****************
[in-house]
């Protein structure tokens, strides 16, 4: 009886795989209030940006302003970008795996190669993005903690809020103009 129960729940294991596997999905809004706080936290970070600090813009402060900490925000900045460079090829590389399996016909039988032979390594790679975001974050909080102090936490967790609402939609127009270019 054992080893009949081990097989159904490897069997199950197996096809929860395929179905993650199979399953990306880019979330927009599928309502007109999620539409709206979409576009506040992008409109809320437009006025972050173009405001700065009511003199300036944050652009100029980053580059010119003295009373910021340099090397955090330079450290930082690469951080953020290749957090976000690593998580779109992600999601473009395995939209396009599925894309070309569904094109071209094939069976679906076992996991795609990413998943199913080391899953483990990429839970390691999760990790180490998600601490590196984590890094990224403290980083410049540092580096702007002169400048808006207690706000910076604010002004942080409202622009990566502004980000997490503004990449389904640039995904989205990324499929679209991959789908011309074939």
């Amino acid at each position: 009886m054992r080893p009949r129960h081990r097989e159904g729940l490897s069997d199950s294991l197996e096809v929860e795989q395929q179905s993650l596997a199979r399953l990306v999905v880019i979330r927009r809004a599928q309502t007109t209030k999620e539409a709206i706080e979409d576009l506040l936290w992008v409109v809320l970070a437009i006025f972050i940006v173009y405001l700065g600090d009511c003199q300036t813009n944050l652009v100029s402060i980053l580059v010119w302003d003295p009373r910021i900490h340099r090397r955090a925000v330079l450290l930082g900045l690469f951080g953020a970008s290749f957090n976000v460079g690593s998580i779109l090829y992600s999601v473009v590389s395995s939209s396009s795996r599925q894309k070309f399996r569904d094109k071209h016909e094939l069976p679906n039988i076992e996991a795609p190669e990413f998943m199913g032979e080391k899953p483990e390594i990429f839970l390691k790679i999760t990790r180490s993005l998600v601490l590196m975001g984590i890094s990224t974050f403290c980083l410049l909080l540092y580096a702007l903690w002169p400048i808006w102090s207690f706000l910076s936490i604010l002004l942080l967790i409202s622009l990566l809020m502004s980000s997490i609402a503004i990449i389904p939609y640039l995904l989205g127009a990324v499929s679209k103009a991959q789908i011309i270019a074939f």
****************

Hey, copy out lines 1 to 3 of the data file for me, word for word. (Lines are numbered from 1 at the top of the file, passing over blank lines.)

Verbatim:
[in-house]
């Protein structure tokens, strides 16, 4: 009886795989209030940006302003970008795996190669993005903690809020103009 129960729940294991596997999905809004706080936290970070600090813009402060900490925000900045460079090829590389399996016909039988032979390594790679975001974050909080102090936490967790609402939609127009270019 054992080893009949081990097989159904490897069997199950197996096809929860395929179905993650199979399953990306880019979330927009599928309502007109999620539409709206979409576009506040992008409109809320437009006025972050173009405001700065009511003199300036944050652009100029980053580059010119003295009373910021340099090397955090330079450290930082690469951080953020290749957090976000690593998580779109992600999601473009395995939209396009599925894309070309569904094109071209094939069976679906076992996991795609990413998943199913080391899953483990990429839970390691999760990790180490998600601490590196984590890094990224403290980083410049540092580096702007002169400048808006207690706000910076604010002004942080409202622009990566502004980000997490503004990449389904640039995904989205990324499929679209991959789908011309074939």
């Amino acid at each position: 009886m054992r080893p009949r129960h081990r097989e159904g729940l490897s069997d199950s294991l197996e096809v929860e795989q395929q179905s993650l596997a199979r399953l990306v999905v880019i979330r927009r809004a599928q309502t007109t209030k999620e539409a709206i706080e979409d576009l506040l936290w992008v409109v809320l970070a437009i006025f972050i940006v173009y405001l700065g600090d009511c003199q300036t813009n944050l652009v100029s402060i980053l580059v010119w302003d003295p009373r910021i900490h340099r090397r955090a925000v330079l450290l930082g900045l690469f951080g953020a970008s290749f957090n976000v460079g690593s998580i779109l090829y992600s999601v473009v590389s395995s939209s396009s795996r599925q894309k070309f399996r569904d094109k071209h016909e094939l069976p679906n039988i076992e996991a795609p190669e990413f998943m199913g032979e080391k899953p483990e390594i990429f839970l390691k790679i999760t990790r180490s993005l998600v601490l590196m975001g984590i890094s990224t974050f403290c980083l410049l909080l540092y580096a702007l903690w002169p400048i808006w102090s207690f706000l910076s936490i604010l002004l942080l967790i409202s622009l990566l809020m502004s980000s997490i609402a503004i990449i389904p939609y640039l995904l989205g127009a990324v499929s679209k103009a991959q789908i011309i270019a074939f």